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years of mismanagement and corruption. After the state was virtually destroyed
by vested corrupt and criminal interests, the peaceful and democratic Rose
Revolution of 2003 brought to power a political team of young reformers, who
have succeeded in addressing the rampant corruption and rebuilding the state.
Though often criticised for their failure to consolidate the democratic institutions, the most important legacy of the government of the Rose Revolutionaries
was securing the necessary conditions for the peaceful transfer of power after a
decade of their rule.
The parliamentary elections of October 2012 have ushered in a new era in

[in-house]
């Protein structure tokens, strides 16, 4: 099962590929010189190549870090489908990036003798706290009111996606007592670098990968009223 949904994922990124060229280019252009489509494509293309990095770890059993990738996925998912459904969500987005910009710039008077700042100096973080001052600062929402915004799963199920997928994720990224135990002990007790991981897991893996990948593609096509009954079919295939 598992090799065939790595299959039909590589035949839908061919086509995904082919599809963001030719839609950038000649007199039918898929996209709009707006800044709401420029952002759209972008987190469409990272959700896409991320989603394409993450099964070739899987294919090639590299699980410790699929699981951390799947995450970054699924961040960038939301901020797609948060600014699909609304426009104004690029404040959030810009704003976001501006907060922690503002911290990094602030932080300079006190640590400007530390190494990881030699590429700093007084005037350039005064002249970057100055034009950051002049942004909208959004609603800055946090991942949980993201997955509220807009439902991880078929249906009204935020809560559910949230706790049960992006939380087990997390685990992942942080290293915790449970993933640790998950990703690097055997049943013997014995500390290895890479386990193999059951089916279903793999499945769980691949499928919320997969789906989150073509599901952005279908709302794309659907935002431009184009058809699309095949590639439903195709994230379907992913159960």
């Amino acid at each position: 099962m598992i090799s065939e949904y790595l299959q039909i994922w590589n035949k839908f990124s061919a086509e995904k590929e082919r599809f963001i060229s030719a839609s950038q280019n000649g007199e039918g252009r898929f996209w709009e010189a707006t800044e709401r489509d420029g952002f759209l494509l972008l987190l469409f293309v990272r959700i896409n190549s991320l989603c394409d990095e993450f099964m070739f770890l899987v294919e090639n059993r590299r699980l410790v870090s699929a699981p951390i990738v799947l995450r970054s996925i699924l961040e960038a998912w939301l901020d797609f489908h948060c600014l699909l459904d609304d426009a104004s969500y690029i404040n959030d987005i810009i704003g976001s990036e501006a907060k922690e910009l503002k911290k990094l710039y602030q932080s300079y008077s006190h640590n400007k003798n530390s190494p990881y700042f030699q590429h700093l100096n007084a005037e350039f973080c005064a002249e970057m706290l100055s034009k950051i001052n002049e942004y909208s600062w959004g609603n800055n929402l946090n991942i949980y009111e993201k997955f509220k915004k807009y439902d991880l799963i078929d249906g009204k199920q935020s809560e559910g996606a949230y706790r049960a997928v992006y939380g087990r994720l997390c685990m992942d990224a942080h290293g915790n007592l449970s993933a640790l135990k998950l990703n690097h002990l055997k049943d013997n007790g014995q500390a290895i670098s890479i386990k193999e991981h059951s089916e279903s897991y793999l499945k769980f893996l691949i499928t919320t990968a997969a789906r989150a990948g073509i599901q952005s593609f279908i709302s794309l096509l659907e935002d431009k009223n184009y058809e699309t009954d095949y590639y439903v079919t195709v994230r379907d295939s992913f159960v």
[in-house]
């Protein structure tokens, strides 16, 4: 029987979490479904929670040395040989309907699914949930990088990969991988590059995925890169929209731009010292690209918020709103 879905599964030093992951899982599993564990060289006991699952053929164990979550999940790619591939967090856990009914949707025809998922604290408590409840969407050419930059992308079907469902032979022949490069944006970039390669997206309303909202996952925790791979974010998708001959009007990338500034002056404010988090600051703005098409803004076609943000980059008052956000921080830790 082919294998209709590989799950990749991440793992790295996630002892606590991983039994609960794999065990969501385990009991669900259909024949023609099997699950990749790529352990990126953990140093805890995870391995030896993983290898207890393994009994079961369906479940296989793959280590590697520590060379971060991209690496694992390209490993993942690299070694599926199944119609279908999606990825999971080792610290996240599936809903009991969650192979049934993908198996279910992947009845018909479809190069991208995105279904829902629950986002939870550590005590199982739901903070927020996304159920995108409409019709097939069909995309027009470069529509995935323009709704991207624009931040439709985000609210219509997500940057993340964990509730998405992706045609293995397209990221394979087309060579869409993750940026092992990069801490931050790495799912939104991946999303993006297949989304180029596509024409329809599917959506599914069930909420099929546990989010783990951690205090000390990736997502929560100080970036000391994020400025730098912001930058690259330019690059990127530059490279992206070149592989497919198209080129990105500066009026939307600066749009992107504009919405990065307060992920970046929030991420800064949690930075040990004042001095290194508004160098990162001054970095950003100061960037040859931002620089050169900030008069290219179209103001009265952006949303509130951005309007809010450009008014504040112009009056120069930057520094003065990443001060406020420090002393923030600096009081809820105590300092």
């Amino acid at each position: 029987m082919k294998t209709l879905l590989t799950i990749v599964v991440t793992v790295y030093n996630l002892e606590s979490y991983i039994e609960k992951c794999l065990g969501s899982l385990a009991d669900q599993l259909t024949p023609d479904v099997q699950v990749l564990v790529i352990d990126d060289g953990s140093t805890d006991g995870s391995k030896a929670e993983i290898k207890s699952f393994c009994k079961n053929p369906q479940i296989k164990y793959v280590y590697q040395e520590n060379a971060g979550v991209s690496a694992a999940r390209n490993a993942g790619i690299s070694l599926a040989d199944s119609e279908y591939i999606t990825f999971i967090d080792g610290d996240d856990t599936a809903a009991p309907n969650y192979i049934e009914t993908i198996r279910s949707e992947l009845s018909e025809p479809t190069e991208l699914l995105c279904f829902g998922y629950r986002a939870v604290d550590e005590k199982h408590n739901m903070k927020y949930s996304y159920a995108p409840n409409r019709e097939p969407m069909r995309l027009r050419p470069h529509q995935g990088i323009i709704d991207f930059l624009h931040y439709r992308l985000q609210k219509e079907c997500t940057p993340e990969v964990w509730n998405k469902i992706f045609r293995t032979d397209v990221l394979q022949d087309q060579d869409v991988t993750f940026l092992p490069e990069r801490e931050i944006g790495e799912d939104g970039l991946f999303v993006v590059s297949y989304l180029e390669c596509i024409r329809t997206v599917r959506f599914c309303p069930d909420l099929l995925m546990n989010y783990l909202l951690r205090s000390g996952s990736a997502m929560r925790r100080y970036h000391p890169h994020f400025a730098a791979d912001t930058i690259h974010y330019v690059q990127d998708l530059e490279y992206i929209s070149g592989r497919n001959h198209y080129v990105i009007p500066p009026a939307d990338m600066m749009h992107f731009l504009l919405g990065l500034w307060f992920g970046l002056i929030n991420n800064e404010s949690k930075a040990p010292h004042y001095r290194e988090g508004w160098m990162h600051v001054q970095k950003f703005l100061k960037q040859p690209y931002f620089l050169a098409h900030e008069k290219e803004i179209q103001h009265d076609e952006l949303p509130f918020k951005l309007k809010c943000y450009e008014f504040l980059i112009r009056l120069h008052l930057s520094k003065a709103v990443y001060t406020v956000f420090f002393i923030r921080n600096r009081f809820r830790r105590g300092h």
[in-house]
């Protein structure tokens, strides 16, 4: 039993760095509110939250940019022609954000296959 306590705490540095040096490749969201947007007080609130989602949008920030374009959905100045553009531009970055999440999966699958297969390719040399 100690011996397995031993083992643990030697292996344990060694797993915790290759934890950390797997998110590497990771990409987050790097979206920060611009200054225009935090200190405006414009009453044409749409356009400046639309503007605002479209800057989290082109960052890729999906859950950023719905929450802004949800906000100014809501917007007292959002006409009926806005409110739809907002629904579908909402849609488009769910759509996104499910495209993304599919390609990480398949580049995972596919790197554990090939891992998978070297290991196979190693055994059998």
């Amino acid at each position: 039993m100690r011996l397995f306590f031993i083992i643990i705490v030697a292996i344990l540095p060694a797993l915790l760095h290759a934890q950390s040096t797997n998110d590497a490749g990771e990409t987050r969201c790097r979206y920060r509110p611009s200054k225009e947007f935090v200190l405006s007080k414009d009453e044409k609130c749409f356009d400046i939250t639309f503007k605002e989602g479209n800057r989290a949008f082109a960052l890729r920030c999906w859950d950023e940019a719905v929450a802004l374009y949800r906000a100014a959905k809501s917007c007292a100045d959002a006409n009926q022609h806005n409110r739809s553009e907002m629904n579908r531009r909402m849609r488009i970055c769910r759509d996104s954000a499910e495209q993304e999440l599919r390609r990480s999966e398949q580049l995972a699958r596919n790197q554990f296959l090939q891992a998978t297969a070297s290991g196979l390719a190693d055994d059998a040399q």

Georgian history. The Georgian Dream Coalition (GDC), led by the billionaire
Bidzina Ivanishvili, defeated the United National Movement (UNM) and formed a
new government, led by Ivanishvili as prime minister. The defeated party quickly
conceded victory and Georgia has gone through a monumental changethe
first democratic and peaceful transfer of power in its history. The democratic
transfer of power, a rare development in the post-Soviet world, has also been a
welcome, if unexpected, development for the international community. Georgia
seems to have accomplished an important precondition for moving forward on
the road towards EuroAtlantic integration, fulfilling the necessary democratic
criteria.
In November 2013, the GDC candidate, Giorgi Margvelashvili won the
presidential elections with a comfortable margin, defeating his main rival, the
UNM candidate David Bakradze. Following the presidential elections, Bidzina
Ivanishvili resigned from his post and left behind a hand-picked successor, Irakli
Garibashvili, to lead the government. Bearing in mind that the volatile domestic